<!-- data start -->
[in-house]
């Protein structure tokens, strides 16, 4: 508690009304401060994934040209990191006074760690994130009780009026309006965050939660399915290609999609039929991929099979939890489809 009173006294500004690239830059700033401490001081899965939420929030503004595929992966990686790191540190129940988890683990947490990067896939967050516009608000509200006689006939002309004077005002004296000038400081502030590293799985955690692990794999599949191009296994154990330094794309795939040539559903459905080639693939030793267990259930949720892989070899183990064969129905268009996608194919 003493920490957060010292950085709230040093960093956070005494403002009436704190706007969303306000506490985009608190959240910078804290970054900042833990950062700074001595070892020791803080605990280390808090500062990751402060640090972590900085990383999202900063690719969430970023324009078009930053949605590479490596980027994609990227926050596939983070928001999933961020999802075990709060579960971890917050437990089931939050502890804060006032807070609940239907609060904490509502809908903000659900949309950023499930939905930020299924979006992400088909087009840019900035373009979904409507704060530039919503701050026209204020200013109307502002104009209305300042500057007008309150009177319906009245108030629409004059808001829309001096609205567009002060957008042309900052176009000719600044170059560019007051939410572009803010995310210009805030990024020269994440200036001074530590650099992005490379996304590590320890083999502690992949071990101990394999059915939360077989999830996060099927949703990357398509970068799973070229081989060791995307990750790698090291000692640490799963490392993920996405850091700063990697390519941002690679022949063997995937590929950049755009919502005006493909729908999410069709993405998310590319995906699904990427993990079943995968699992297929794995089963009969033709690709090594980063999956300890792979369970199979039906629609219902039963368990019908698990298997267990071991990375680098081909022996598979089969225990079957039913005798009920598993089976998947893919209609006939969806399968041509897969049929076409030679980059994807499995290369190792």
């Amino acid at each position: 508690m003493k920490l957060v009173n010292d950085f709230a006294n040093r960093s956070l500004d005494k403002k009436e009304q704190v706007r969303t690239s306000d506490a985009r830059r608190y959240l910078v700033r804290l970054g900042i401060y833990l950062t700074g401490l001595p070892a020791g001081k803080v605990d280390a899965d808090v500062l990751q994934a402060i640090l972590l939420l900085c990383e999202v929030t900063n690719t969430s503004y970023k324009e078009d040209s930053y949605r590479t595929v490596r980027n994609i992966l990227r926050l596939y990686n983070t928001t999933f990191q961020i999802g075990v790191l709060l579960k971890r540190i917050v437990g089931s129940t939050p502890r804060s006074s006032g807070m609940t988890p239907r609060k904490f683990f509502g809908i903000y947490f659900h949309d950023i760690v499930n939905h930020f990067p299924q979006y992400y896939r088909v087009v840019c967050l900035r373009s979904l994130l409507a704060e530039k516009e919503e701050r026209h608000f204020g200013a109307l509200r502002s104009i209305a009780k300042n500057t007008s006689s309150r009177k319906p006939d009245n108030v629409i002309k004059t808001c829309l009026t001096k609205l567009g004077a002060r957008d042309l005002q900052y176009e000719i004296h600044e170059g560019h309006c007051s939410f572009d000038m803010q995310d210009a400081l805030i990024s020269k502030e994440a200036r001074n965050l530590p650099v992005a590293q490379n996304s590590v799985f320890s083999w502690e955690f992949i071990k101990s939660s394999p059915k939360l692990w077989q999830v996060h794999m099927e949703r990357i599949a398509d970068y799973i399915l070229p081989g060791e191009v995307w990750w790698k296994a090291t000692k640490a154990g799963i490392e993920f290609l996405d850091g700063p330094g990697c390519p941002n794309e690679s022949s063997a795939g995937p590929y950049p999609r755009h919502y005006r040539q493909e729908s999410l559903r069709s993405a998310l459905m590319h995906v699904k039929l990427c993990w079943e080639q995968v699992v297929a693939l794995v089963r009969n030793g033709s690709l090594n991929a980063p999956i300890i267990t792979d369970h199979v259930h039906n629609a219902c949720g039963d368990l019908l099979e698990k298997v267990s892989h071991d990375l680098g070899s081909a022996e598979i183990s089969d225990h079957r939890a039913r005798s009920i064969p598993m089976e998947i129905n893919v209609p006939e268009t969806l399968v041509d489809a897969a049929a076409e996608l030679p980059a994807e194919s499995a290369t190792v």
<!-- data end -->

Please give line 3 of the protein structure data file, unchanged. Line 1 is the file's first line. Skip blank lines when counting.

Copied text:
């Amino acid at each position: 508690m003493k920490l957060v009173n010292d950085f709230a006294n040093r960093s956070l500004d005494k403002k009436e009304q704190v706007r969303t690239s306000d506490a985009r830059r608190y959240l910078v700033r804290l970054g900042i401060y833990l950062t700074g401490l001595p070892a020791g001081k803080v605990d280390a899965d808090v500062l990751q994934a402060i640090l972590l939420l900085c990383e999202v929030t900063n690719t969430s503004y970023k324009e078009d040209s930053y949605r590479t595929v490596r980027n994609i992966l990227r926050l596939y990686n983070t928001t999933f990191q961020i999802g075990v790191l709060l579960k971890r540190i917050v437990g089931s129940t939050p502890r804060s006074s006032g807070m609940t988890p239907r609060k904490f683990f509502g809908i903000y947490f659900h949309d950023i760690v499930n939905h930020f990067p299924q979006y992400y896939r088909v087009v840019c967050l900035r373009s979904l994130l409507a704060e530039k516009e919503e701050r026209h608000f204020g200013a109307l509200r502002s104009i209305a009780k300042n500057t007008s006689s309150r009177k319906p006939d009245n108030v629409i002309k004059t808001c829309l009026t001096k609205l567009g004077a002060r957008d042309l005002q900052y176009e000719i004296h600044e170059g560019h309006c007051s939410f572009d000038m803010q995310d210009a400081l805030i990024s020269k502030e994440a200036r001074n965050l530590p650099v992005a590293q490379n996304s590590v799985f320890s083999w502690e955690f992949i071990k101990s939660s394999p059915k939360l692990w077989q999830v996060h794999m099927e949703r990357i599949a398509d970068y799973i399915l070229p081989g060791e191009v995307w990750w790698k296994a090291t000692k640490a154990g799963i490392e993920f290609l996405d850091g700063p330094g990697c390519p941002n794309e690679s022949s063997a795939g995937p590929y950049p999609r755009h919502y005006r040539q493909e729908s999410l559903r069709s993405a998310l459905m590319h995906v699904k039929l990427c993990w079943e080639q995968v699992v297929a693939l794995v089963r009969n030793g033709s690709l090594n991929a980063p999956i300890i267990t792979d369970h199979v259930h039906n629609a219902c949720g039963d368990l019908l099979e698990k298997v267990s892989h071991d990375l680098g070899s081909a022996e598979i183990s089969d225990h079957r939890a039913r005798s009920i064969p598993m089976e998947i129905n893919v209609p006939e268009t969806l399968v041509d489809a897969a049929a076409e996608l030679p980059a994807e194919s499995a290369t190792v």